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Big Goals, Little Dollars – Your Business on a Budget

business on a budget

Big Goals, Little Dollars – Your Business on a Budget

Let’s face it, even the largest companies are smart about how they spend money, and try to keep expenses in check. But there’s a difference between being Coca-Cola and being a new business. You can grow your top line, but to have a great bottom line, you need to keep costs down. So how to run your business on a budget but still get the job done?

business on a budget

Here are tips for running your business on a budget:

Invisible assistance. This is the digital age, so take advantage. You can have virtual assistants that help with everything from bookkeeping to sales to administrative help.

If you live in an area of the country where labor is expensive, consider using a staffing agency or other resource that can find you team members who live in less costly areas. Or if you live in a remote area with limited personnel on the ground, reach out to an agency in a more populated area.

Track your time. Tools like are especially useful for people who bill their clients by the hour. It lets you assign projects and clients, and then runs in the background until you move on to the next assignment.

But even if you don’t have that kind of pricing structure, some sort of tracker during the day can help you recognize where you are being inefficient. The old adage “time is money” is truer than ever as we have so many demands and so much information coming toward us.

Take note if you are spending too much time answering emails or talking to your accountant, instead of out meeting clients. When you run your business on a budget you need to be hyper-aware of how every hour of your time is being used – your time is your most valuable asset.

Know thyself. Understand the unique cycles of your business, and the industries you serve. If you have a product or service that is more in demand during certain times of the year – pool maintenance, tax services, wedding planning – this should inform most of your other decision.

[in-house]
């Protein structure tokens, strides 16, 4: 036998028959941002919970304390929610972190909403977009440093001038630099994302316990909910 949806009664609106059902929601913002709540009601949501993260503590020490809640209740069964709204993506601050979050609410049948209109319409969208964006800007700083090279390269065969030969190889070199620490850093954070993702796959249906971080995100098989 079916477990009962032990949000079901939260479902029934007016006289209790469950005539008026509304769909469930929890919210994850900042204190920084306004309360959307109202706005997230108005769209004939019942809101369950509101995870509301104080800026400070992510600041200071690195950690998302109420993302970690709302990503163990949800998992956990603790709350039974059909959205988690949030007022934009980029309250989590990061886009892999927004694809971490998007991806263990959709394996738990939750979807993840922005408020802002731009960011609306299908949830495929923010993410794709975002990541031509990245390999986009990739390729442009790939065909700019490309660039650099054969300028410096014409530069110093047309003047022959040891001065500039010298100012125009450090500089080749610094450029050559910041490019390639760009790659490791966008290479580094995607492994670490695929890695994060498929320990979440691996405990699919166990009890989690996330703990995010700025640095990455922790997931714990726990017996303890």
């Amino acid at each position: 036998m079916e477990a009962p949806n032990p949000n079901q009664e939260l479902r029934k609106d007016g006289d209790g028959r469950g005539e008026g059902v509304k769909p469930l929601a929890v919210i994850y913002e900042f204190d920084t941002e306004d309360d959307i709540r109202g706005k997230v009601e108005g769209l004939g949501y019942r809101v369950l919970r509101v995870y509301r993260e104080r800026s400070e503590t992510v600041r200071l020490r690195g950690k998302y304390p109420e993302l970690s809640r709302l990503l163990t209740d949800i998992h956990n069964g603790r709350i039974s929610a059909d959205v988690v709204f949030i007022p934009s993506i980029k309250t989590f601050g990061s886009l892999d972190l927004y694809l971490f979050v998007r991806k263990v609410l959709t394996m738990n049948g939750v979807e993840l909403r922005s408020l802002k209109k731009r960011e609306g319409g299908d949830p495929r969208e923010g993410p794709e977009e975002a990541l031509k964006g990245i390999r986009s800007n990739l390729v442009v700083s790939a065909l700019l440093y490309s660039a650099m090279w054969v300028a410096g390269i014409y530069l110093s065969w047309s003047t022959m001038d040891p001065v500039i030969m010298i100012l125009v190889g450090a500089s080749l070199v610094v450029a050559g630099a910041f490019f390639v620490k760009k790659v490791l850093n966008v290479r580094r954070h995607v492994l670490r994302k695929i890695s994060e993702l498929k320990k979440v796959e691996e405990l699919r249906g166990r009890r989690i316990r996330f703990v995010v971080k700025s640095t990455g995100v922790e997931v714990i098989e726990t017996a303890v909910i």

Hire temporary help for the peaks, and keep full time staff based on the leanest periods.

[bctt tweet=”Amp up advertising dollars when it makes sense for your sales cycle, then dial down during your off season.”]

Running your business on a budget doesn’t mean every month has to stick to certain numbers, but every month’s expenses need to make sense.

Annual analysis. Review your expenses and sales every year. Even if you are buying from the same vendors, and have had a loyal client base for years, you need to see if what’s coming in and going out need adjustments.

Consider raising your rates annually – send a note out in October or November, while clients are assembling next year’s budget and can accommodate the increase. Similarly, revisit the prices you pay for goods and services.

Technology that was expensive when it was first introduced often drops over several years, or new competitors will offer introductory rates. Ask your vendors if they will give you a discount if you buy in bulk, or just for being a good customer. (Hey, the worst that can happen is they say no.)

Running a business on a budget takes discipline.

When you are the person in charge, late nights and early mornings make it hard to stay clear headed about the long run. But you need to plan ahead and make sure that your economic strategy is sound.

If this kind of thing isn’t your strong suit look for online business budget resources. Or, find someone who does this professionally.

Once you know your limits, you can actually breathe easier, knowing that your purchasing has been “approved”, whether by yourself or someone who can look over your shoulder. With the financial questions settled, you’ll have the mental energy to keep doing what you do best and make your business thrive.